Comal County Turns 175-Years-Old Today, Commissioners to Present Resolution
Comal County turns 175-years-old today.
No official celebrations are planned, but Public Information Officer Cary Zayas said commisioners will present a resolution at Commissioners Court Thursday.
In a statement today, Comal County described itself as “one of the fastest-growing counties in the country” and said “the people of Comal County have made invaluable contributions to the county’s growth, development and advancement.”
Members of the Comal County Historical Commission placed Texas flags around the courthouse this morning to mark the milestone.
On March 24, 1846, the Texas Legislature created Comal County from the Eighth Precinct of Bexar County and named New Braunfels as the county seat.
According to information provided by the historical commission, Comal County was among the first 30 counties created by the Texas Legislature in 1846, shortly after Texas was admitted to the United States.
Prince Carl zu Solms-Braunfels founded the City of New Braunfels on March 21, 1845.
At that time, Bexar County included the entire western part of the Republic of Texas.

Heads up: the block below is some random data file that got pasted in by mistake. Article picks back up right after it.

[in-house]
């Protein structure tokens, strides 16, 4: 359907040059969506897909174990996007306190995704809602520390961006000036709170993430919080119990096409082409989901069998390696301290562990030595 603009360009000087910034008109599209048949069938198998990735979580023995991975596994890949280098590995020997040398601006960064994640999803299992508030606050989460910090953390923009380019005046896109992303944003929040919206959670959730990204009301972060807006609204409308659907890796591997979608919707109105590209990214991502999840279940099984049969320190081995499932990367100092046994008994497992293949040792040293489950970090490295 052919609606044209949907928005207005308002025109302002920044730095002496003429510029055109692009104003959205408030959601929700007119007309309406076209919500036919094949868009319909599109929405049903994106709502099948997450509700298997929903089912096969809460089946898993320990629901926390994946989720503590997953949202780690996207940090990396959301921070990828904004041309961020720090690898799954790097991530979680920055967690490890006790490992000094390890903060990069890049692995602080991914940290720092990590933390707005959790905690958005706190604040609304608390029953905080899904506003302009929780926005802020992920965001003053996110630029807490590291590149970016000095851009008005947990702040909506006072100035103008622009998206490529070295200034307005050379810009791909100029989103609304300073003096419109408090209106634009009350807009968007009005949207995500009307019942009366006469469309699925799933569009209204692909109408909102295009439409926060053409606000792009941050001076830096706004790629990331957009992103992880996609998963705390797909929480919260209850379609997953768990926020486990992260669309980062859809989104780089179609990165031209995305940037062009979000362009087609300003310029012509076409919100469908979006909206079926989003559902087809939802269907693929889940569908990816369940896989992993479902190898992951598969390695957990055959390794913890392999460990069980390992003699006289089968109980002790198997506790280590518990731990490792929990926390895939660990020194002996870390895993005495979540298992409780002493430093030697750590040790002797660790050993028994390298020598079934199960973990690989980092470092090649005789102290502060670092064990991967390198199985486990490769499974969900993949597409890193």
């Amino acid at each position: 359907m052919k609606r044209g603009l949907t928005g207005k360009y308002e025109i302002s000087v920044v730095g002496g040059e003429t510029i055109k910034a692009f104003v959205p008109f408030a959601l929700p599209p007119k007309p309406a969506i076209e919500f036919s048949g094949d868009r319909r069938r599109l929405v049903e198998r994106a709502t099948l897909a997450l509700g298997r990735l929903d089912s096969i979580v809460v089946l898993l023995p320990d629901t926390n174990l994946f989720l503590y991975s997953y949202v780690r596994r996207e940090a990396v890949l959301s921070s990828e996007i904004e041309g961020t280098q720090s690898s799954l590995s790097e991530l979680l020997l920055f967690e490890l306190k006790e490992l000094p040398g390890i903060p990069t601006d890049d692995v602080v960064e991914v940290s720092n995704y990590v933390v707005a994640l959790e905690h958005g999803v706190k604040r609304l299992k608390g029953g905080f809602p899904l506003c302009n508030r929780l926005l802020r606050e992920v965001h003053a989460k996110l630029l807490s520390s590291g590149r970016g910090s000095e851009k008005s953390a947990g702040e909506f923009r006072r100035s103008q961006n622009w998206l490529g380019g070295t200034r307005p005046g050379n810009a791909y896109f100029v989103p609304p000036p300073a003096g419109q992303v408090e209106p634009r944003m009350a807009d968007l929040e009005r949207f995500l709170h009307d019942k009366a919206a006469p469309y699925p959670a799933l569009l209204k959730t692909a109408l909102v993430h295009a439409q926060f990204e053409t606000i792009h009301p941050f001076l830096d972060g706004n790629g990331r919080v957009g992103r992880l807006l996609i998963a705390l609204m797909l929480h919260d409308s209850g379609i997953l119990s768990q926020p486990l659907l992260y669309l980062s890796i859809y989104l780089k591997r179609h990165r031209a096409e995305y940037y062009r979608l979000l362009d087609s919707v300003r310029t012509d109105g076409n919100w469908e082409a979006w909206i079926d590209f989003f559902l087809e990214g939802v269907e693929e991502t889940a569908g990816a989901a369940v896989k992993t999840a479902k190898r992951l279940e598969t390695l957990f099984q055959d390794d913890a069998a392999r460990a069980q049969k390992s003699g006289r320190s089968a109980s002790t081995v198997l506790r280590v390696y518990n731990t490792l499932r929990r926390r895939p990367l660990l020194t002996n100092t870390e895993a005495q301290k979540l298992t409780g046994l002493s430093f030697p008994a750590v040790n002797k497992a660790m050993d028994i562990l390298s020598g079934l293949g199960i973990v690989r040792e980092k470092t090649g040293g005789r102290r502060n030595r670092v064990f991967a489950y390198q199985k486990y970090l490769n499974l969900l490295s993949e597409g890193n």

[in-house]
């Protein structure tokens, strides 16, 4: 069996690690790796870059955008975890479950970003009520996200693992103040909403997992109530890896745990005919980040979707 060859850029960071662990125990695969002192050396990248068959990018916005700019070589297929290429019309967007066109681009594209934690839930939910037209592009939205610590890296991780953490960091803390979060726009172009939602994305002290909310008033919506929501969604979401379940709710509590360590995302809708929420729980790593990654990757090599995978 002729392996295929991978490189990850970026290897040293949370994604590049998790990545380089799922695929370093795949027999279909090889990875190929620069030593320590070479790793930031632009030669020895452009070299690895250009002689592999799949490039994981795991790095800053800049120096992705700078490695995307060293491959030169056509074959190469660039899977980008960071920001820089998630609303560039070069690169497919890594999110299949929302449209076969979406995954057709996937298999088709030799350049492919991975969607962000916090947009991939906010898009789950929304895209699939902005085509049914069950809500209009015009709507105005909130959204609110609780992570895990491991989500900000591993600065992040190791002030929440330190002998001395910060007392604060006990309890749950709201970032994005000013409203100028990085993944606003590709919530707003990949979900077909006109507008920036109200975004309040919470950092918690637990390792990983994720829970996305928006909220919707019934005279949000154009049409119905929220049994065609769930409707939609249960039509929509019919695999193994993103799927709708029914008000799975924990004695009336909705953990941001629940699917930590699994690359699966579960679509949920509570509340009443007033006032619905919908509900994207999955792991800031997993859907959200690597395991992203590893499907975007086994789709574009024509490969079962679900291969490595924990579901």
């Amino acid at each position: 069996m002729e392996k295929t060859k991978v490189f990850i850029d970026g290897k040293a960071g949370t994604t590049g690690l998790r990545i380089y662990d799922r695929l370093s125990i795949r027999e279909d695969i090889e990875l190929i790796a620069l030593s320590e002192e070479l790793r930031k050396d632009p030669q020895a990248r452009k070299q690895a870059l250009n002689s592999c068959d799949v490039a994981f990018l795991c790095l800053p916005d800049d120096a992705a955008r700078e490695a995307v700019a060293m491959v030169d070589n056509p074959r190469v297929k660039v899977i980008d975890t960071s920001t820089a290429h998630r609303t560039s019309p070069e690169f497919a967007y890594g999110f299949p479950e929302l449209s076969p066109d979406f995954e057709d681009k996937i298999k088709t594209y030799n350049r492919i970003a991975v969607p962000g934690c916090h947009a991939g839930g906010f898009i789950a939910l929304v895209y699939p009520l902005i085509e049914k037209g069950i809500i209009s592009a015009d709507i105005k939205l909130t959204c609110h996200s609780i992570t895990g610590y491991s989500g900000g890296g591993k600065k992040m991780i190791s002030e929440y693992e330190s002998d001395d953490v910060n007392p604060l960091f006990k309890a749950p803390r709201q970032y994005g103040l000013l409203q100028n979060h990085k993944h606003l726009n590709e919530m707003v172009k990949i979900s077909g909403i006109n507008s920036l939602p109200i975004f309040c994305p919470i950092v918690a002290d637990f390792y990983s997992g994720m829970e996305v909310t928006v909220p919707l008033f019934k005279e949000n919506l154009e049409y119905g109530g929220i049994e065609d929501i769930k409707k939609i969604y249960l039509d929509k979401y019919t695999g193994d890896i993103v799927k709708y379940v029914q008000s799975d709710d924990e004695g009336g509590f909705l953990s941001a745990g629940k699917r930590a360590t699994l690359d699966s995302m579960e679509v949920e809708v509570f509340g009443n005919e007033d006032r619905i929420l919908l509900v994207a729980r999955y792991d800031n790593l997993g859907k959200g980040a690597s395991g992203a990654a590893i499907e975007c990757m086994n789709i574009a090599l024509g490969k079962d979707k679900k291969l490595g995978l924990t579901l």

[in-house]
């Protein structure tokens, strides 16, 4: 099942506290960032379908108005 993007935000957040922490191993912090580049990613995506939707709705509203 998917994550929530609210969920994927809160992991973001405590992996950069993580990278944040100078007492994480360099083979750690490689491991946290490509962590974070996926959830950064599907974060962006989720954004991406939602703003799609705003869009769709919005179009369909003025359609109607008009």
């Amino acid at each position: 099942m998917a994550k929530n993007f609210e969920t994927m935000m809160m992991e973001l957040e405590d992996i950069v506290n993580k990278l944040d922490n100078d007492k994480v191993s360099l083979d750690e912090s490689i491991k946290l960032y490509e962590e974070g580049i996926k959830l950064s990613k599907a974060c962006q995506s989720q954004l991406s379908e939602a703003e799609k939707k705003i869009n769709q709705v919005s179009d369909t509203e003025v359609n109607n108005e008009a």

In creating Comal County, the legislature described its borders as:
“Beginning at a point on the east bank of the Cibolo river, Bexar county, where the lower line of the N. Michilis’ league (No. 114) crosses the same; thence running in a direct line to the south-west corner of survey No. 21, Class 3, made for the heirs of John Thompson; thence with the south line of said league, North 65 deg. East, to its lower corner, on the bank of the Guadalupe river; thence up amid river with its meanders to the corner of Guadalupe county, on the east bank of said river; thence with the north line of the county of Guadalupe, to its corner, North 50 deg. West from the S.W. corner of Musgrove’s survey; thence running North 50 deg. West, 70,000 varas; thence South 54 deg. West to the Guadalupe river; thence South to the Cibolo; thence down the same with its meanders to the place of beginnng.”
Comal County is named after the Comal River. It’s pronounced Co-MAL, not CO-mal. The origin of the name is unclear, although it is generally interpreted as Spanish for “flat dish.”
It is thought that the name was suggested to the Spanish by the numerous small islands in the river or by the shallow basin through which the river runs, according to the Texas State Historical Association.